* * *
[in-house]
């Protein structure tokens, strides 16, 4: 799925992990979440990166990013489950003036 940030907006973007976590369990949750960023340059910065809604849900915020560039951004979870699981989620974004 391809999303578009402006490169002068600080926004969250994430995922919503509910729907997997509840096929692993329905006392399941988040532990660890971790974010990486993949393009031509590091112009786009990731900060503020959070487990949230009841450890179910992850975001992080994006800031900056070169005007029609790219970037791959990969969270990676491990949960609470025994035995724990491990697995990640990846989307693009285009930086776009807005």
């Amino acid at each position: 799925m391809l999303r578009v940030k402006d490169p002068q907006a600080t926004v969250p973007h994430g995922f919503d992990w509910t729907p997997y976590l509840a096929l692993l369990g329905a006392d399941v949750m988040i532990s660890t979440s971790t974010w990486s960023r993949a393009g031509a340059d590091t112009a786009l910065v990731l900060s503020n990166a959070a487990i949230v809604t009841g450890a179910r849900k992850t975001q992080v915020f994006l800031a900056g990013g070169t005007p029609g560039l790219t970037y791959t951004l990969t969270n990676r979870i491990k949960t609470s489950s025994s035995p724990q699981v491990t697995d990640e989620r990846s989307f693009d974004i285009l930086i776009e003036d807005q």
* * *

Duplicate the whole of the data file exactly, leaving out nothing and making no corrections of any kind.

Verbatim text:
[in-house]
């Protein structure tokens, strides 16, 4: 799925992990979440990166990013489950003036 940030907006973007976590369990949750960023340059910065809604849900915020560039951004979870699981989620974004 391809999303578009402006490169002068600080926004969250994430995922919503509910729907997997509840096929692993329905006392399941988040532990660890971790974010990486993949393009031509590091112009786009990731900060503020959070487990949230009841450890179910992850975001992080994006800031900056070169005007029609790219970037791959990969969270990676491990949960609470025994035995724990491990697995990640990846989307693009285009930086776009807005």
């Amino acid at each position: 799925m391809l999303r578009v940030k402006d490169p002068q907006a600080t926004v969250p973007h994430g995922f919503d992990w509910t729907p997997y976590l509840a096929l692993l369990g329905a006392d399941v949750m988040i532990s660890t979440s971790t974010w990486s960023r993949a393009g031509a340059d590091t112009a786009l910065v990731l900060s503020n990166a959070a487990i949230v809604t009841g450890a179910r849900k992850t975001q992080v915020f994006l800031a900056g990013g070169t005007p029609g560039l790219t970037y791959t951004l990969t969270n990676r979870i491990k949960t609470s489950s025994s035995p724990q699981v491990t697995d990640e989620r990846s989307f693009d974004i285009l930086i776009e003036d807005q």